The Marjorie-class Ocean Liner is the result of a request for proposal by the Ligne Impériale Transatlantique for a cruise liner, that is not equipped with computer equipment. This interesting request but the engineers of Yard 15 in front of a few challenges, but they managed to push through with their determination.
The Marjorie-class Ocean Liner is a 30,500 tons heavy ocean liner, a monohull-design 215.5 metres in length, with a beam of 24.1 metres and a draught of 12.5 metres. With its ten decks, this vessel can carry up to 2,000 passengers comfortably and is crewed by 1,024 sailors and men, including the staff not responsible for the ship's functions. Constructed with all modern bells and whistles, like a bulbous bow, the Marjorie-class Ocean Liner has one very unique feature: It's complete lack of computerized equipment, navigation being done on a fully analog bridge.
That does not mean, however, that the vessel lacks electronics: From electrical motors in the cranes lowering the lifeboats to electrical light and radio, there are a wide variety of ship's systems, which are electrically powered, but more about that below.
This lack of computerized equipment also includes the complete lack of a navigation radar, replaced by a radio beacon telling of this lack of radar. We still recommend careful navigating.
The Marjorie-class Ocean Liner is driven by three Gas Turbines, or to be more precise, three turboshaft engines, highly reliable and relatively small engines, which allow for a sustained high power output, their power shafts connected to turbo-electric generators, which transform their mechanical power into electrical power. This is where the power for lights and other systems aboard is generated, but most of that power, around 100,000 Kilowatts, is used to power the two shafts of the vessel and the five-bladed rigid propellers.
This allows for a maximum speed of 35 knots, or 64.8 kilometres per hour, but the most economic cruise speed is around 18 knots or 33.3 kilometres per hour.
The exhaust of the three turbines is channelled through an three smokestacks after being filtered of their carbon-dioxides and carbon-monoxides. These filters need to cleaned or replaced regularly.
The Marjorie-class Ocean Liner has a total passenger capacity of 2,000 passengers, with enough lifeboats for those plus the crew plus five-hundred more people. Of a total of ten decks, seven are accessible to the passengers, four of which are pure passenger decks: Passenger Decks A, B, C and D.
Of those, Passenger Decks C and D house the majority of the passengers, as they are the Third Class Decks, for a total of 1,000 people, housed in small cabins and with little amenities, they are third-class after all. Their bathrooms and eating facilities are found in the steerage between Passenger Decks D and C, around the waterline.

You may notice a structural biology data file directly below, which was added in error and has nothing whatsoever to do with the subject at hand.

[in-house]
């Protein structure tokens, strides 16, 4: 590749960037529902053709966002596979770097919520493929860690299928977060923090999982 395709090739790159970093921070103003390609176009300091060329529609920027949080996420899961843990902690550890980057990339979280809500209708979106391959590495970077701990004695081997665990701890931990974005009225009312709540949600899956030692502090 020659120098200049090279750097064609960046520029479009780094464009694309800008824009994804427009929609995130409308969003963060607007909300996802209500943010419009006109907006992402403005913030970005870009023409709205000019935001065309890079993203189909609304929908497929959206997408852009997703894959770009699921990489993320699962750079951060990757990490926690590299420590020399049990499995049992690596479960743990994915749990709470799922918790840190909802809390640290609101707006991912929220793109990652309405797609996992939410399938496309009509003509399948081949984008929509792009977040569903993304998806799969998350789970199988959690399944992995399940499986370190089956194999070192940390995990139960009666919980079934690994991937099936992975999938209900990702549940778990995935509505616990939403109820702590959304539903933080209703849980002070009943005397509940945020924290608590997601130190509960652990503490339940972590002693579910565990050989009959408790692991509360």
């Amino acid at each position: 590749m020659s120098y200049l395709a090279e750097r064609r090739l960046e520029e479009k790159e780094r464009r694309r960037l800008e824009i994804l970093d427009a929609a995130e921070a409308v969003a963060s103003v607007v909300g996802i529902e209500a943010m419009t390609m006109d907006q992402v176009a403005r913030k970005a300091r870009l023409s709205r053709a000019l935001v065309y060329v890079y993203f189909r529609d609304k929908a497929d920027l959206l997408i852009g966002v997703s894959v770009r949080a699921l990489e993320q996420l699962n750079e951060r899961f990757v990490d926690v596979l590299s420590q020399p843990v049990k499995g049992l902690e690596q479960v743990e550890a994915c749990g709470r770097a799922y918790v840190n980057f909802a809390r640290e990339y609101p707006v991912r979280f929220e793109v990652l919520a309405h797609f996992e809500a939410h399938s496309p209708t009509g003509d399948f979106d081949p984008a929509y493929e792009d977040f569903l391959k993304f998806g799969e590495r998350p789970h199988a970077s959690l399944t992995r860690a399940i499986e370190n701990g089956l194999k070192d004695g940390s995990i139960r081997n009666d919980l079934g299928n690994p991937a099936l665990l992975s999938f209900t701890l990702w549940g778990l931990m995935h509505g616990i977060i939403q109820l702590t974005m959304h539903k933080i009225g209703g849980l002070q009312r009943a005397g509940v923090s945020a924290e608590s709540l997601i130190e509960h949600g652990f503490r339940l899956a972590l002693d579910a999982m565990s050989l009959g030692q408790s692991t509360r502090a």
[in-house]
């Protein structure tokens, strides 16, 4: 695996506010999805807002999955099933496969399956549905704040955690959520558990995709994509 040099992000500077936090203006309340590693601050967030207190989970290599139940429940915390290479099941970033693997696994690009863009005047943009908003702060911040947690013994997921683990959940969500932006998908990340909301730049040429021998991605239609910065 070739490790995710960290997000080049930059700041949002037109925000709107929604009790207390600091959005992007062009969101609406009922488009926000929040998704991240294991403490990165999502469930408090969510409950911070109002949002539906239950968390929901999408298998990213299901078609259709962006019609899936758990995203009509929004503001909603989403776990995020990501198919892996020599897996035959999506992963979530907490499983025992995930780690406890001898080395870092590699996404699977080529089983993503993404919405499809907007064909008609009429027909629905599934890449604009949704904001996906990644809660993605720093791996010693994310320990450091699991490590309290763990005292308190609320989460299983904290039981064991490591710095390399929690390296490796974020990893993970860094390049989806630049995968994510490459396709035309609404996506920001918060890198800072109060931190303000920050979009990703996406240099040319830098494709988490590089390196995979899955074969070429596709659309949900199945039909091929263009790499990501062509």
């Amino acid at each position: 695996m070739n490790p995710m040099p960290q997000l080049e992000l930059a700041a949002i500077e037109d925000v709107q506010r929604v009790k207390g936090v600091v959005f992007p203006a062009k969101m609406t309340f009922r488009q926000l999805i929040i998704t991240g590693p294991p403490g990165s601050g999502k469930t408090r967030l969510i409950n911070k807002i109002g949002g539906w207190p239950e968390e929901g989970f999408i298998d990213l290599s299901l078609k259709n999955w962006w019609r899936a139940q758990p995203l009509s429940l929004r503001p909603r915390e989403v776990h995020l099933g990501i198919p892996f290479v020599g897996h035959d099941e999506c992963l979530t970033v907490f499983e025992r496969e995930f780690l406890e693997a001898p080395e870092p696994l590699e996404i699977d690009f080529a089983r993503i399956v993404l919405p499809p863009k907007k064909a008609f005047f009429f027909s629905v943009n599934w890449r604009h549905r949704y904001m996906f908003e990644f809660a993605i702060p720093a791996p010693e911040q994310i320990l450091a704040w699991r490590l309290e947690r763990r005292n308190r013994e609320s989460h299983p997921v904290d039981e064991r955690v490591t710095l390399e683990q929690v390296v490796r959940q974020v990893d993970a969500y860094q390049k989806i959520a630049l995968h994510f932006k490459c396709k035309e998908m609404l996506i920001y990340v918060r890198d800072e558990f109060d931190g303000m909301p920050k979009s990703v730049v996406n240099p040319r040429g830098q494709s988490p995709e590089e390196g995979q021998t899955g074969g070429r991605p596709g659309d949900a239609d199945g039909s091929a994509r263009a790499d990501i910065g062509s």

2nd Class Passenger, there are accomodations for around 450 of them, live more comfortably, with their own bathrooms and an own restaurant. Their staterooms have design elements of Art Deco in them, unlike the very functional Third Class Rooms. The Second Class also has access to two gyms on their deck for the excercise necessary in enclosed spaces. The larger of the two gyms also includes a boxing ring and stands.
The Promenade Deck is accessible to all passengers, entertaining with three prayer rooms, grand vistas over the starboard and port sides of the Marjorie-class Ocean Liner, especially from the bow, a large winter garden aft, inviting people to stroll through it in all weather conditions, and theatre for movies and shows. A pair of smoking rooms with libraries is part of the Promenade Deck as well.
The decks above and including the Promenade Deck are part of the Superstructure, ensuring, that the vistas only get better.
This is of special import for the 550 First Class Passengers, which live in uniquely Art Deco designed and arranged staterooms during their trip, on Passenger Deck A. Several smoking rooms with their own libraries and three Gymnasiums ensure, that the First Class Passengers have a lot of entertainment and excercise. One of the gymnasiums is actually not a Gymnasium but a public swimming pool with two attached sauna rooms.
The Bridge Deck, with the bridge and other important technical facilities, is only partial accessable for passengers, but it entertains with a ball room useable as a first class dining room for the Captain's Dinner, as well as a third winter garden and an elegant casino, which can be equipped as the customer wishes.
Last, but not least, is the Sun Deck, the highest deck, which offers the grandest of vistas accessable to passengers (we do not recommend untrained passengers to climb one of the smokestacks), and an outdoor dining area for willing passengers, as well as two seperated areas for sunbathing.
Plans to establish a tennis court up there had been abandoned due to the need for balls.
When the Ligne Impériale Transatlantique approached SDY with the request for proposals for the Marjorie-class Ocean Liner, SDY was in a bit of a pickle: SDY was founded in 1983, had little experience with analog shipbuilding, let alone Art Deco.
It was at that point, that the Forelady of Yard 15, and the one responsible for the project, approached Rón Cruise Lines for the plans of the Screamh. This ocean liner from 1935 had been one of the best of its time, albeit smaller then what Ligne Impériale Transatlantique had in mind.
Still, the ocean liner proved to be a valuable point of reference for SDY's engineers, who enlargened the design, modernized it where appropriate and filled it with all the accomodations requested. The resulting design was the Marjorie-class Ocean Liner.